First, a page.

October 26, 2018: setback proposition will pass if polls are correct. Polling shows 52% of Colorado folks in favor of setbacks.
Two readers sent me a link to this article / op-ed piece regarding Proposition 112 in Colorado. The second reader wondered whether I was aware of this issue since he has not seen one post on the blog regarding Proposition 112.
Here was my "not-ready-for-prime-time" reply:
I am very aware of Prop 112 / Colorado. Interestingly, another reader sent me the link to this same article earlier today -- it adds yet another wrinkle of which I was not aware.I have purposely not mentioned this issue (Prop 112) on the blog (or if I have, I have forgotten) it's because I generally don't want to get into the back and forth of unsettled issues. I know I am inconsistent on that. I'm sure you can find many, many cases in which the issue had not been settled and I continued to blog about it.As an example, before the DAPL was decided, I wrote about it often but that only because for the Bakken it was impossible to ignore, and the blog is focused on the Bakken. Having said that, I tried very hard to not get into the day in / day out opinion pieces on the merits of the DAPL. I could have spent 24/7 on the DAPL. I'm sure readers will remember it differently than how I remember it.
I almost never blogged about the activity by the protestors and I have almost no blogs on the court trials of those arrested.But for me, the Colorado / Prop 112 issue seemed so "peculiar" to Colorado with little direct impact on the Bakken so I chose to ignore it and planned to report on it when the vote comes in.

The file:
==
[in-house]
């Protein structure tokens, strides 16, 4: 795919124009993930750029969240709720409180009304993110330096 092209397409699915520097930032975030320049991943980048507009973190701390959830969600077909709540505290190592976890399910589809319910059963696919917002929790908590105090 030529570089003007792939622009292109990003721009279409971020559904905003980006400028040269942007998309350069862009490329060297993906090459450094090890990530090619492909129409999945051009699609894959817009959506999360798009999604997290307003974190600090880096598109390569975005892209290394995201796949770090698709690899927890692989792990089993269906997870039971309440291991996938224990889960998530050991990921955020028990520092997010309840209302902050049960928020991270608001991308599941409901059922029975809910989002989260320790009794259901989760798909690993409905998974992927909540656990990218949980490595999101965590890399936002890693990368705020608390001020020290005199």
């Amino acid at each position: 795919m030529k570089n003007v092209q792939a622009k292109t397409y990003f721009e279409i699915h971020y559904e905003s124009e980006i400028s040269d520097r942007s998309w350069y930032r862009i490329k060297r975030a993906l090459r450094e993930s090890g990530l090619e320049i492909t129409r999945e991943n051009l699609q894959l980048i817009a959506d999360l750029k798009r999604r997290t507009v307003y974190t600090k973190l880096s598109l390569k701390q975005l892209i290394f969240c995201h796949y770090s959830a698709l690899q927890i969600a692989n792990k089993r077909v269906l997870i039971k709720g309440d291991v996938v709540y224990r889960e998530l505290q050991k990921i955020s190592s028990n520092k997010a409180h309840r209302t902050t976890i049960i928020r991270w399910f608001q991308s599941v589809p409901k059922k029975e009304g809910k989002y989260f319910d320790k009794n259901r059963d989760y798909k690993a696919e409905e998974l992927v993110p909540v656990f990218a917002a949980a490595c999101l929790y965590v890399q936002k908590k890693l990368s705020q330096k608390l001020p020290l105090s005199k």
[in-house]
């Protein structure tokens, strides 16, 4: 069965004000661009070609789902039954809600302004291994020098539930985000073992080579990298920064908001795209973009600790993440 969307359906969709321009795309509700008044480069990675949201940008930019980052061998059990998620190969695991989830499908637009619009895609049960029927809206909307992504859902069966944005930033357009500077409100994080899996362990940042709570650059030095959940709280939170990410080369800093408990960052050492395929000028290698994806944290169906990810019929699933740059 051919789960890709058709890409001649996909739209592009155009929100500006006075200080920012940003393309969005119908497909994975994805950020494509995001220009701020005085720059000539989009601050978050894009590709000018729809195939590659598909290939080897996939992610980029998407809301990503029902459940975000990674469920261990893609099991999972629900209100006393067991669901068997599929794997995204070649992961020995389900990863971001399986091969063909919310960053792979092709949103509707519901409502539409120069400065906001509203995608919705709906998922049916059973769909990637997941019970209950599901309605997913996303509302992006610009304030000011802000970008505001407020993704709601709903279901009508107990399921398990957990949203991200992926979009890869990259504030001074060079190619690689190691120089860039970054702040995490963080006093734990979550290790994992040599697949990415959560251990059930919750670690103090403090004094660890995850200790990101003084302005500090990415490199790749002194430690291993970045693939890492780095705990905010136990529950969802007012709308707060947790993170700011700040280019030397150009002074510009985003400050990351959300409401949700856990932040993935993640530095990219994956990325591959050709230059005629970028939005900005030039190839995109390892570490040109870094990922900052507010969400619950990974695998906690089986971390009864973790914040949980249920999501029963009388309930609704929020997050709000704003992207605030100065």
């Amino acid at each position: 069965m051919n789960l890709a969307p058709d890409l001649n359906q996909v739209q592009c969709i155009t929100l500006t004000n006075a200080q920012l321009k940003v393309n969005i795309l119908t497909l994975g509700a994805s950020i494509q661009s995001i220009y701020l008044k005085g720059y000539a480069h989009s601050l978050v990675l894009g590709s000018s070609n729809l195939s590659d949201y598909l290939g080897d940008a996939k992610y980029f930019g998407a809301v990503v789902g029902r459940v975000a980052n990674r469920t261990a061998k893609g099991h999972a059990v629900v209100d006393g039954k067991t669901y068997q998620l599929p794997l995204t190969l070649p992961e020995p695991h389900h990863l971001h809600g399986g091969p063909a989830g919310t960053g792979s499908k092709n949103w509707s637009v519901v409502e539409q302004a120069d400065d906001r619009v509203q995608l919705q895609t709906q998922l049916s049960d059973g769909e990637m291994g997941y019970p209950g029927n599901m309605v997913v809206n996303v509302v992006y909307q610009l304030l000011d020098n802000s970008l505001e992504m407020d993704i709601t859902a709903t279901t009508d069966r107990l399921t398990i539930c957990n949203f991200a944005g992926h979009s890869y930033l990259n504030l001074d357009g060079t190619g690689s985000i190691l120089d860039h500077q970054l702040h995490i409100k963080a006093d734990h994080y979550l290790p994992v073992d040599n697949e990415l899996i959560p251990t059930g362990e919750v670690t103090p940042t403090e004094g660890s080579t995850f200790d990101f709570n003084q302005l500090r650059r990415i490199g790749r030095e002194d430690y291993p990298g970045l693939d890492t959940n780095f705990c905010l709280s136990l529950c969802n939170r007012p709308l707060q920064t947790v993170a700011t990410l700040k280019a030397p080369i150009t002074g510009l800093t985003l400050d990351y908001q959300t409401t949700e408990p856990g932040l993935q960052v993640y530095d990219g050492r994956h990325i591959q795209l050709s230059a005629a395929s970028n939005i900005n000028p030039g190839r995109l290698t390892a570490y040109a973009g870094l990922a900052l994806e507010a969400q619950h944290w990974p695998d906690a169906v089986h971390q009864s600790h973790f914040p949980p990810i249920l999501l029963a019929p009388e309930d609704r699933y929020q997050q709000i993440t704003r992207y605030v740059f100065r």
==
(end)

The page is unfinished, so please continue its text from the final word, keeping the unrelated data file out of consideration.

What I will now add (not in the original e-mail):
Perhaps the real reason I am not posting this story (Proposition 112 / Colorado): if passed, this measure will be so incredibly harmful to the state that I don't even want to think about it.
One wonders how many oil companies now headquartered in Denver or who have offices in Denver will simply pack up and leave if the measure passes. I think they all will. I saw it happen in Williston after the last boom in the 1980s. When the bust came in late 1980s, or whenever it was, the oil companies simply left ... literally overnight. All of them -- except perhaps Hess (it remained in the oil capital of North Dakota: Tioga).
Wow, think of the repercussions all the way, up and down the entire oil and gas industry. Even the airline industry servicing Denver would be cut back significantly. When I think of the "oil capitals" in the United States, there are not many: Houston, Ft Worth, Dallas, .... Denver? Wow, can you imagine Denver coming off that list?
Again, this whole post is "not ready for prime time," but I felt obligated to at least respond to readers who were wondering how I could be missing, perhaps, the biggest energy story in the 2018 election, even if the response is pretty lame.When one starts thinking about the economic effects on Colorado if this measure passes, it's almost unfathomable.